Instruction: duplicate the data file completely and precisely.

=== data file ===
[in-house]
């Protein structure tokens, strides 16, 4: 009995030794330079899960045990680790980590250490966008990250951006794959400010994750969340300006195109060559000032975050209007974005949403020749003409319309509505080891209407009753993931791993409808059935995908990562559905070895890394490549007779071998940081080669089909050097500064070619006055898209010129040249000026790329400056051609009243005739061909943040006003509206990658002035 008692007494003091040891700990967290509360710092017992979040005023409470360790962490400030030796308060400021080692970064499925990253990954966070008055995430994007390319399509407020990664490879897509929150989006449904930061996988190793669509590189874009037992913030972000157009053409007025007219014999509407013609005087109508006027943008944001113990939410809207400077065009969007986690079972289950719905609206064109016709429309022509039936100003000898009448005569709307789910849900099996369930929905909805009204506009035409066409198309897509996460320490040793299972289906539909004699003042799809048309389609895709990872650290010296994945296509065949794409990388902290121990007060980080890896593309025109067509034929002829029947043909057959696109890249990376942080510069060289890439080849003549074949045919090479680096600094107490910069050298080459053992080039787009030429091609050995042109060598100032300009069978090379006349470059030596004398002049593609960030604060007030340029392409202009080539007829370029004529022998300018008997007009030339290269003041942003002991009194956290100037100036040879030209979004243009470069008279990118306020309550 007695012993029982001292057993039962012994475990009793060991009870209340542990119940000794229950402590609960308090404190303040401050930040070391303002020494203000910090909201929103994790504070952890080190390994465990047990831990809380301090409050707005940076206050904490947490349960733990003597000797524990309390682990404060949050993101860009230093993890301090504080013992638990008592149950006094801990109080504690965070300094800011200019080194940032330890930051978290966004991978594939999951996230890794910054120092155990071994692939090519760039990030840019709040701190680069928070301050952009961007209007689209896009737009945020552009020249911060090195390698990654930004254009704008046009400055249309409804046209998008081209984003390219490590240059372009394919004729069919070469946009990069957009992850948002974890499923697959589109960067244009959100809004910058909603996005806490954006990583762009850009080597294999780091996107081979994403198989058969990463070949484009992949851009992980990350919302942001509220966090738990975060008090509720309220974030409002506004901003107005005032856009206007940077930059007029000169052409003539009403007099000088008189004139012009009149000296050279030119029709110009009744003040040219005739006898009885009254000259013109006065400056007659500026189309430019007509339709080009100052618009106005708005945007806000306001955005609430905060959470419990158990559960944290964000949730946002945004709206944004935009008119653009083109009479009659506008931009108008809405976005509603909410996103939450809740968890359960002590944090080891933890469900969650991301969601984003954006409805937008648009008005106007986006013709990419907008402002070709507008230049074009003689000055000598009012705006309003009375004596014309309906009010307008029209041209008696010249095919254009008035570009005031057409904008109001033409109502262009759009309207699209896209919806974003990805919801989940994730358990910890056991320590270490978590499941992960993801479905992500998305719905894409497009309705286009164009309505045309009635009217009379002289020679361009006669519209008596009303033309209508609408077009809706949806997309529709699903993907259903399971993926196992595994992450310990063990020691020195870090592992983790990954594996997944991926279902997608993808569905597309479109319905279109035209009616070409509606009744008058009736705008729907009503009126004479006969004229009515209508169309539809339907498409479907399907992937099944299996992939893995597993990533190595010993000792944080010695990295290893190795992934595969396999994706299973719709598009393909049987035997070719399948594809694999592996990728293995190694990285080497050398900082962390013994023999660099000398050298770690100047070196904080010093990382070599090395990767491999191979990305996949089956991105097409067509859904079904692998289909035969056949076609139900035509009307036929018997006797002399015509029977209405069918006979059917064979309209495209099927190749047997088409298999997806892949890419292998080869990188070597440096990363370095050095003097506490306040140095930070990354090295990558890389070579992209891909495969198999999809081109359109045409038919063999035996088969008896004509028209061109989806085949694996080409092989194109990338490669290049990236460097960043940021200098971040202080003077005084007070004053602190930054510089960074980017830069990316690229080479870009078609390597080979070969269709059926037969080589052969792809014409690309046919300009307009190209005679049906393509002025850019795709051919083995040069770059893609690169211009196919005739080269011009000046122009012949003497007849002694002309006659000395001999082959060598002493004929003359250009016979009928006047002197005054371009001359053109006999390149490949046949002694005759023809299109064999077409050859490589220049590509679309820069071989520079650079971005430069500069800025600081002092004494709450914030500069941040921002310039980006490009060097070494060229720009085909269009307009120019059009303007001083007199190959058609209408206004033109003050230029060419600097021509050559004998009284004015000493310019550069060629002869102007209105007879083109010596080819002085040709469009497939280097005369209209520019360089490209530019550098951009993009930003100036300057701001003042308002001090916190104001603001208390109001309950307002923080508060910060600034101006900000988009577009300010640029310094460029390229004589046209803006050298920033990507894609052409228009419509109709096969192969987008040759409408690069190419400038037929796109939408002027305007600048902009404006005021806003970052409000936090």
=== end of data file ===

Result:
[in-house]
């Protein structure tokens, strides 16, 4: 009995030794330079899960045990680790980590250490966008990250951006794959400010994750969340300006195109060559000032975050209007974005949403020749003409319309509505080891209407009753993931791993409808059935995908990562559905070895890394490549007779071998940081080669089909050097500064070619006055898209010129040249000026790329400056051609009243005739061909943040006003509206990658002035 008692007494003091040891700990967290509360710092017992979040005023409470360790962490400030030796308060400021080692970064499925990253990954966070008055995430994007390319399509407020990664490879897509929150989006449904930061996988190793669509590189874009037992913030972000157009053409007025007219014999509407013609005087109508006027943008944001113990939410809207400077065009969007986690079972289950719905609206064109016709429309022509039936100003000898009448005569709307789910849900099996369930929905909805009204506009035409066409198309897509996460320490040793299972289906539909004699003042799809048309389609895709990872650290010296994945296509065949794409990388902290121990007060980080890896593309025109067509034929002829029947043909057959696109890249990376942080510069060289890439080849003549074949045919090479680096600094107490910069050298080459053992080039787009030429091609050995042109060598100032300009069978090379006349470059030596004398002049593609960030604060007030340029392409202009080539007829370029004529022998300018008997007009030339290269003041942003002991009194956290100037100036040879030209979004243009470069008279990118306020309550 007695012993029982001292057993039962012994475990009793060991009870209340542990119940000794229950402590609960308090404190303040401050930040070391303002020494203000910090909201929103994790504070952890080190390994465990047990831990809380301090409050707005940076206050904490947490349960733990003597000797524990309390682990404060949050993101860009230093993890301090504080013992638990008592149950006094801990109080504690965070300094800011200019080194940032330890930051978290966004991978594939999951996230890794910054120092155990071994692939090519760039990030840019709040701190680069928070301050952009961007209007689209896009737009945020552009020249911060090195390698990654930004254009704008046009400055249309409804046209998008081209984003390219490590240059372009394919004729069919070469946009990069957009992850948002974890499923697959589109960067244009959100809004910058909603996005806490954006990583762009850009080597294999780091996107081979994403198989058969990463070949484009992949851009992980990350919302942001509220966090738990975060008090509720309220974030409002506004901003107005005032856009206007940077930059007029000169052409003539009403007099000088008189004139012009009149000296050279030119029709110009009744003040040219005739006898009885009254000259013109006065400056007659500026189309430019007509339709080009100052618009106005708005945007806000306001955005609430905060959470419990158990559960944290964000949730946002945004709206944004935009008119653009083109009479009659506008931009108008809405976005509603909410996103939450809740968890359960002590944090080891933890469900969650991301969601984003954006409805937008648009008005106007986006013709990419907008402002070709507008230049074009003689000055000598009012705006309003009375004596014309309906009010307008029209041209008696010249095919254009008035570009005031057409904008109001033409109502262009759009309207699209896209919806974003990805919801989940994730358990910890056991320590270490978590499941992960993801479905992500998305719905894409497009309705286009164009309505045309009635009217009379002289020679361009006669519209008596009303033309209508609408077009809706949806997309529709699903993907259903399971993926196992595994992450310990063990020691020195870090592992983790990954594996997944991926279902997608993808569905597309479109319905279109035209009616070409509606009744008058009736705008729907009503009126004479006969004229009515209508169309539809339907498409479907399907992937099944299996992939893995597993990533190595010993000792944080010695990295290893190795992934595969396999994706299973719709598009393909049987035997070719399948594809694999592996990728293995190694990285080497050398900082962390013994023999660099000398050298770690100047070196904080010093990382070599090395990767491999191979990305996949089956991105097409067509859904079904692998289909035969056949076609139900035509009307036929018997006797002399015509029977209405069918006979059917064979309209495209099927190749047997088409298999997806892949890419292998080869990188070597440096990363370095050095003097506490306040140095930070990354090295990558890389070579992209891909495969198999999809081109359109045409038919063999035996088969008896004509028209061109989806085949694996080409092989194109990338490669290049990236460097960043940021200098971040202080003077005084007070004053602190930054510089960074980017830069990316690229080479870009078609390597080979070969269709059926037969080589052969792809014409690309046919300009307009190209005679049906393509002025850019795709051919083995040069770059893609690169211009196919005739080269011009000046122009012949003497007849002694002309006659000395001999082959060598002493004929003359250009016979009928006047002197005054371009001359053109006999390149490949046949002694005759023809299109064999077409050859490589220049590509679309820069071989520079650079971005430069500069800025600081002092004494709450914030500069941040921002310039980006490009060097070494060229720009085909269009307009120019059009303007001083007199190959058609209408206004033109003050230029060419600097021509050559004998009284004015000493310019550069060629002869102007209105007879083109010596080819002085040709469009497939280097005369209209520019360089490209530019550098951009993009930003100036300057701001003042308002001090916190104001603001208390109001309950307002923080508060910060600034101006900000988009577009300010640029310094460029390229004589046209803006050298920033990507894609052409228009419509109709096969192969987008040759409408690069190419400038037929796109939408002027305007600048902009404006005021806003970052409000936090």